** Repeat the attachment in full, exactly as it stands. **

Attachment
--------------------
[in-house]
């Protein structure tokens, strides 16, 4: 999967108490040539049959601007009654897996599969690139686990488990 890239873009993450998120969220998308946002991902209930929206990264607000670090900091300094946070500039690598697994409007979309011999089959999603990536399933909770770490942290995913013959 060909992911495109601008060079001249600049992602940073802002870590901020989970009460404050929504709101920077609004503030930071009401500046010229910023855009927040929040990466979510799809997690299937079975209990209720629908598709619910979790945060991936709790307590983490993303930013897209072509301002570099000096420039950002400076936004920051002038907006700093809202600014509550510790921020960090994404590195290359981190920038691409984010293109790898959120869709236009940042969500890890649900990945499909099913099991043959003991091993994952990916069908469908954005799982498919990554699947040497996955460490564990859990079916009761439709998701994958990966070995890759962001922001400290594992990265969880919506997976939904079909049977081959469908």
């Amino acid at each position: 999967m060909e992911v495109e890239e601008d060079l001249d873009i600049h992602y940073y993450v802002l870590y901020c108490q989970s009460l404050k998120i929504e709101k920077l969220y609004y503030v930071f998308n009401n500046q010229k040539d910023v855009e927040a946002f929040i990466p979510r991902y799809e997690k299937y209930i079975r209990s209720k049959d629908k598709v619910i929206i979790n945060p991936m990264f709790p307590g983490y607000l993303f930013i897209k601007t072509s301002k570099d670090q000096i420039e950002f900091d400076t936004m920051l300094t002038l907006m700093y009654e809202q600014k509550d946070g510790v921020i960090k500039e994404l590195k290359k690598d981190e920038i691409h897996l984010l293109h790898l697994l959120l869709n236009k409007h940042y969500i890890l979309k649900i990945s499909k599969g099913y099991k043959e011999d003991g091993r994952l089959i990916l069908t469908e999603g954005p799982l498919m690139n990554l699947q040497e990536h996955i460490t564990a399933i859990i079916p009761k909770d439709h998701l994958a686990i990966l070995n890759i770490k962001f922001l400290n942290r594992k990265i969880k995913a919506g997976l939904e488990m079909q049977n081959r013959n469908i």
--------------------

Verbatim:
[in-house]
């Protein structure tokens, strides 16, 4: 999967108490040539049959601007009654897996599969690139686990488990 890239873009993450998120969220998308946002991902209930929206990264607000670090900091300094946070500039690598697994409007979309011999089959999603990536399933909770770490942290995913013959 060909992911495109601008060079001249600049992602940073802002870590901020989970009460404050929504709101920077609004503030930071009401500046010229910023855009927040929040990466979510799809997690299937079975209990209720629908598709619910979790945060991936709790307590983490993303930013897209072509301002570099000096420039950002400076936004920051002038907006700093809202600014509550510790921020960090994404590195290359981190920038691409984010293109790898959120869709236009940042969500890890649900990945499909099913099991043959003991091993994952990916069908469908954005799982498919990554699947040497996955460490564990859990079916009761439709998701994958990966070995890759962001922001400290594992990265969880919506997976939904079909049977081959469908």
């Amino acid at each position: 999967m060909e992911v495109e890239e601008d060079l001249d873009i600049h992602y940073y993450v802002l870590y901020c108490q989970s009460l404050k998120i929504e709101k920077l969220y609004y503030v930071f998308n009401n500046q010229k040539d910023v855009e927040a946002f929040i990466p979510r991902y799809e997690k299937y209930i079975r209990s209720k049959d629908k598709v619910i929206i979790n945060p991936m990264f709790p307590g983490y607000l993303f930013i897209k601007t072509s301002k570099d670090q000096i420039e950002f900091d400076t936004m920051l300094t002038l907006m700093y009654e809202q600014k509550d946070g510790v921020i960090k500039e994404l590195k290359k690598d981190e920038i691409h897996l984010l293109h790898l697994l959120l869709n236009k409007h940042y969500i890890l979309k649900i990945s499909k599969g099913y099991k043959e011999d003991g091993r994952l089959i990916l069908t469908e999603g954005p799982l498919m690139n990554l699947q040497e990536h996955i460490t564990a399933i859990i079916p009761k909770d439709h998701l994958a686990i990966l070995n890759i770490k962001f922001l400290n942290r594992k990265i969880k995913a919506g997976l939904e488990m079909q049977n081959r013959n469908i």